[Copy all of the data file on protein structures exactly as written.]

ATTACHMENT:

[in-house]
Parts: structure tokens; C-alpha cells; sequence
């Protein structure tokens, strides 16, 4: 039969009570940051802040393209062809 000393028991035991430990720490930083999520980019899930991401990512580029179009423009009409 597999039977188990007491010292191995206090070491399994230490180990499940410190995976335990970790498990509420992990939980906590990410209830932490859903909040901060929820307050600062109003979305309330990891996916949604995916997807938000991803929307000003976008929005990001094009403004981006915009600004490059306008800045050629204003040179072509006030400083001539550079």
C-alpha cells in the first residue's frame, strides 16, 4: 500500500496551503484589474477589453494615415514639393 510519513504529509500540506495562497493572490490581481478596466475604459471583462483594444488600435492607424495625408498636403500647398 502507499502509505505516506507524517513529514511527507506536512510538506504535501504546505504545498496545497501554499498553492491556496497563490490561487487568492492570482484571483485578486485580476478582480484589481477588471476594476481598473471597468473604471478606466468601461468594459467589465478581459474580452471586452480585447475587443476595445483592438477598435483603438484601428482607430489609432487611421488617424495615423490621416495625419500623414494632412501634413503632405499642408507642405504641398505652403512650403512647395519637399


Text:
[in-house]
Parts: structure tokens; C-alpha cells; sequence
């Protein structure tokens, strides 16, 4: 039969009570940051802040393209062809 000393028991035991430990720490930083999520980019899930991401990512580029179009423009009409 597999039977188990007491010292191995206090070491399994230490180990499940410190995976335990970790498990509420992990939980906590990410209830932490859903909040901060929820307050600062109003979305309330990891996916949604995916997807938000991803929307000003976008929005990001094009403004981006915009600004490059306008800045050629204003040179072509006030400083001539550079």
C-alpha cells in the first residue's frame, strides 16, 4: 500500500496551503484589474477589453494615415514639393 510519513504529509500540506495562497493572490490581481478596466475604459471583462483594444488600435492607424495625408498636403500647398 502507499502509505505516506507524517513529514511527507506536512510538506504535501504546505504545498496545497501554499498553492491556496497563490490561487487568492492570482484571483485578486485580476478582480484589481477588471476594476481598473471597468473604471478606466468601461468594459467589465478581459474580452471586452480585447475587443476595445483592438477598435483603438484601428482607430489609432487611421488617424495615423490621416495625419500623414494632412501634413503632405499642408507642405504641398505652403512650403512647395519637399